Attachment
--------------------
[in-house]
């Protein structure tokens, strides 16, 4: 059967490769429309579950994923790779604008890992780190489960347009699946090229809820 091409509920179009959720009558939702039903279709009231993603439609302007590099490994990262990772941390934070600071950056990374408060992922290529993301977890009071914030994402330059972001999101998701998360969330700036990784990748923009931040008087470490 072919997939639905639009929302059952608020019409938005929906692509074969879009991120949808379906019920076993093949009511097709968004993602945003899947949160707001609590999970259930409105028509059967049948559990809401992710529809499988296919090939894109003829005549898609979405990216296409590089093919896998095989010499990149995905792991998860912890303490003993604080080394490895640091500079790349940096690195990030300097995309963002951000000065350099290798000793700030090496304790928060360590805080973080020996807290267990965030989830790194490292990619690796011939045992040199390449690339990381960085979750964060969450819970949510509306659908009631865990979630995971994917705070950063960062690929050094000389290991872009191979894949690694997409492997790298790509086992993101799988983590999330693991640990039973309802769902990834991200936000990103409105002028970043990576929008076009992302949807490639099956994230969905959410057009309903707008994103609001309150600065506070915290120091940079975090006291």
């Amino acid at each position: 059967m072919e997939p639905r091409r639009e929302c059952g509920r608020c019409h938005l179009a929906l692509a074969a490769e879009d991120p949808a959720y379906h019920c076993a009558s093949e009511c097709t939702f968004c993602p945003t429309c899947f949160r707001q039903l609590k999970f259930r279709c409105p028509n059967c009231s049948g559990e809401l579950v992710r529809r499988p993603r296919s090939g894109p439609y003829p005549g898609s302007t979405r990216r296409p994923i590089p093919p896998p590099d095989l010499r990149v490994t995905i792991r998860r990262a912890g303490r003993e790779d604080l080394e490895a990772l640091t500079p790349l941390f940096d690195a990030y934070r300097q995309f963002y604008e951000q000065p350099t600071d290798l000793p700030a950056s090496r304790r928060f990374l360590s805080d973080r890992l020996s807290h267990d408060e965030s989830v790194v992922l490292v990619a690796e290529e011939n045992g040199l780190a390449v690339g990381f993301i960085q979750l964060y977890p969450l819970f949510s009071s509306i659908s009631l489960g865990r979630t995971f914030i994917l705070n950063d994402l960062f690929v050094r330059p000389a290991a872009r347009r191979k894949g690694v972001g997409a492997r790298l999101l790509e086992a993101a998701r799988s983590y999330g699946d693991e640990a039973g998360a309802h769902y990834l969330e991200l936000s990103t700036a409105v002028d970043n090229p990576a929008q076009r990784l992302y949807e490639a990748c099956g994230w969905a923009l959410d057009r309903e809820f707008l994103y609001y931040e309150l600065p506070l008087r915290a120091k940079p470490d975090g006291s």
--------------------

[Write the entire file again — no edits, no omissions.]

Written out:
[in-house]
């Protein structure tokens, strides 16, 4: 059967490769429309579950994923790779604008890992780190489960347009699946090229809820 091409509920179009959720009558939702039903279709009231993603439609302007590099490994990262990772941390934070600071950056990374408060992922290529993301977890009071914030994402330059972001999101998701998360969330700036990784990748923009931040008087470490 072919997939639905639009929302059952608020019409938005929906692509074969879009991120949808379906019920076993093949009511097709968004993602945003899947949160707001609590999970259930409105028509059967049948559990809401992710529809499988296919090939894109003829005549898609979405990216296409590089093919896998095989010499990149995905792991998860912890303490003993604080080394490895640091500079790349940096690195990030300097995309963002951000000065350099290798000793700030090496304790928060360590805080973080020996807290267990965030989830790194490292990619690796011939045992040199390449690339990381960085979750964060969450819970949510509306659908009631865990979630995971994917705070950063960062690929050094000389290991872009191979894949690694997409492997790298790509086992993101799988983590999330693991640990039973309802769902990834991200936000990103409105002028970043990576929008076009992302949807490639099956994230969905959410057009309903707008994103609001309150600065506070915290120091940079975090006291």
């Amino acid at each position: 059967m072919e997939p639905r091409r639009e929302c059952g509920r608020c019409h938005l179009a929906l692509a074969a490769e879009d991120p949808a959720y379906h019920c076993a009558s093949e009511c097709t939702f968004c993602p945003t429309c899947f949160r707001q039903l609590k999970f259930r279709c409105p028509n059967c009231s049948g559990e809401l579950v992710r529809r499988p993603r296919s090939g894109p439609y003829p005549g898609s302007t979405r990216r296409p994923i590089p093919p896998p590099d095989l010499r990149v490994t995905i792991r998860r990262a912890g303490r003993e790779d604080l080394e490895a990772l640091t500079p790349l941390f940096d690195a990030y934070r300097q995309f963002y604008e951000q000065p350099t600071d290798l000793p700030a950056s090496r304790r928060f990374l360590s805080d973080r890992l020996s807290h267990d408060e965030s989830v790194v992922l490292v990619a690796e290529e011939n045992g040199l780190a390449v690339g990381f993301i960085q979750l964060y977890p969450l819970f949510s009071s509306i659908s009631l489960g865990r979630t995971f914030i994917l705070n950063d994402l960062f690929v050094r330059p000389a290991a872009r347009r191979k894949g690694v972001g997409a492997r790298l999101l790509e086992a993101a998701r799988s983590y999330g699946d693991e640990a039973g998360a309802h769902y990834l969330e991200l936000s990103t700036a409105v002028d970043n090229p990576a929008q076009r990784l992302y949807e490639a990748c099956g994230w969905a923009l959410d057009r309903e809820f707008l994103y609001y931040e309150l600065p506070l008087r915290a120091k940079p470490d975090g006291s």